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ARS Home » Plains Area » Fort Collins, Colorado » Center for Agricultural Resources Research » Rangeland Resources & Systems Research » Research » Publications at this Location » Publication #336287

Research Project: Improved Management to Balance Production and Conservation in Great Plains Rangelands

Location: Rangeland Resources & Systems Research

Title: Weather radar data correlate to hail-induced mortality in grassland birds

Author
item CARVER, A - UNIVERSITY OF COLORADO
item ROSS, J - G.M. SUTTON AVIAN RESEARCH CENTER
item Augustine, David
item SKAGEN, S - U.S. GEOLOGICAL SURVEY (USGS)
item DWYER, A - BIRD CONSERVANCY OF THE ROCKIES
item TOMBACK, D - UNIVERSITY OF COLORADO
item WUNDER, M - UNIVERSITY OF COLORADO

Submitted to: Remote Sensing in Ecology and Conservation
Publication Type: Peer Reviewed Journal
Publication Acceptance Date: 2/6/2017
Publication Date: 3/27/2017
Citation: Carver, A.R., Ross, J.D., Augustine, D.J., Skagen, S., Dwyer, A.M., Tomback, D.F., Wunder, M.B. 2017. Weather radar data correlate to hail-induced mortality in grassland birds. Remote Sensing in Ecology and Conservation. doi:10.1002/rse2.41.

Interpretive Summary: Large hail can kill animals, but its contribution to annual mortality is under-studied and difficult to measure. Hail events are hard to predict, and they often occur in locations where populations are not being studied. Animals such as songbirds are especially vulnerable to hail-induced mortality in rangelands where there is little vegetation cover to protect them. In this paper, we present a novel approach to estimating hail-induced mortality. We demonstrate a strong correlation between the distribution of nests destroyed by hail and that of Level-III Next Generation Radar (NEXRAD) data. A 22 June 2014 hail storm in northern Colorado destroyed 102 out of 203 known nests within our research site. NEXRAD data included atmospheric base reflectivity (BR), maximum estimated size of hail (MESH) and azimuthal wind shear (AWS), and these data were able to predict which portions of our study area received hail that was sufficiently large and intense to destroy songbird nests. Measurements of vegetation structure and cover at the nests sites did not correlate with hail-induced nest mortality, indicating that grassland vegetation provides insufficient cover to protect nests from large hail. We conclude that weather radar products can be used remotely to estimate hail mortality for grassland birds.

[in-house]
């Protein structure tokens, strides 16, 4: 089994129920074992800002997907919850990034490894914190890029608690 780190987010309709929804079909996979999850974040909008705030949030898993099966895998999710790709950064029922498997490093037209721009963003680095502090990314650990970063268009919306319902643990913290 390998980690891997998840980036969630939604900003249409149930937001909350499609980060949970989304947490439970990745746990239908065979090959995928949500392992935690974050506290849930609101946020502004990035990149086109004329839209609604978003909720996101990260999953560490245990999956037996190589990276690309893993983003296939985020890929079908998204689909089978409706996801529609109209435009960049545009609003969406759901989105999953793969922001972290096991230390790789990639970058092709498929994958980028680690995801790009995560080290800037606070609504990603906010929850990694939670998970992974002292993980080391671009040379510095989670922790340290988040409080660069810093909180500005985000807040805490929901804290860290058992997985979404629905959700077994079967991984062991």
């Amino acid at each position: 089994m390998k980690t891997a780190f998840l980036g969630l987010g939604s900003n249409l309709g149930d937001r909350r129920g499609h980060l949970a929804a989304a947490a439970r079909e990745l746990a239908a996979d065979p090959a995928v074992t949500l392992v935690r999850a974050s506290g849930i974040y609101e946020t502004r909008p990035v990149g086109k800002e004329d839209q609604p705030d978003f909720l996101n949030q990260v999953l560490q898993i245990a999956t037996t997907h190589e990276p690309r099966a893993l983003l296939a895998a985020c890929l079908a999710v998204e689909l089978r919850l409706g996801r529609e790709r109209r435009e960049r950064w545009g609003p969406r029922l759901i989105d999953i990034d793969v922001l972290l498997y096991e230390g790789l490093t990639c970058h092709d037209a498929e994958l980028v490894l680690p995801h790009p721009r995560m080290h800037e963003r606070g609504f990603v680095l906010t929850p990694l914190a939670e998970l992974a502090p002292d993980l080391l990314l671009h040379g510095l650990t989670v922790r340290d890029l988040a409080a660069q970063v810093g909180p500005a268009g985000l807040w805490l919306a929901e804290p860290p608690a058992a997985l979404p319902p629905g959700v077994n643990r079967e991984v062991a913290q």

Technical Abstract: Large hail can kill animals, but its contribution to annual mortality is under-studied and difficult to quantify. Hail events are challenging to predict, and they often occur in locations where populations are not being studied. Small-bodied terrestrial animals such as songbirds (Order Passeriformes) are especially vulnerable to hail-induced mortality. Focusing on the nest life stage in grassland songbirds, we suggest a novel approach to estimating hail-induced mortality. We demonstrate a strong relationship between the distribution of nests destroyed by hail and that of Level-III Next Generation Radar (NEXRAD) data. A 22 June 2014 hail storm in northern Colorado destroyed 102 out of 203 known nests within our research site, with a heterogeneous spatial distribution of mortality. NEXRAD data included atmospheric base reflectivity (BR), maximum estimated size of hail (MESH) and azimuthal wind shear (AWS). BR was strongly correlated with both MESH (CC=0.75) and AWS (CC=0.59), and MESH and AWS were also strongly correlated (CC=0.65); therefore we focused on MESH and AWS and did not consider the additive effect without the interaction term. For 133 ground nests where nest-site vegetation had been measured, we quantified the ameliorative influence of woody vegetation, nest cover, and vegetation density. We assessed the fit of 21 generalized linear models based on the independent and additive effects of weather and vegetation variables. A model including only MESH*AWS was most supported by the data (w=0.61), with less support (w=0.21, 'BIC'2) for models including vegetation or the independent effect of MESH or AWS. We conclude that weather radar products can be used remotely to estimate hail mortality among grassland birds, and that vegetation structure does not reduce vulnerability to hail for open-cup ground-nesting birds. We suggest the integration of remotely-sensed hail incidence in wildlife mortality estimation.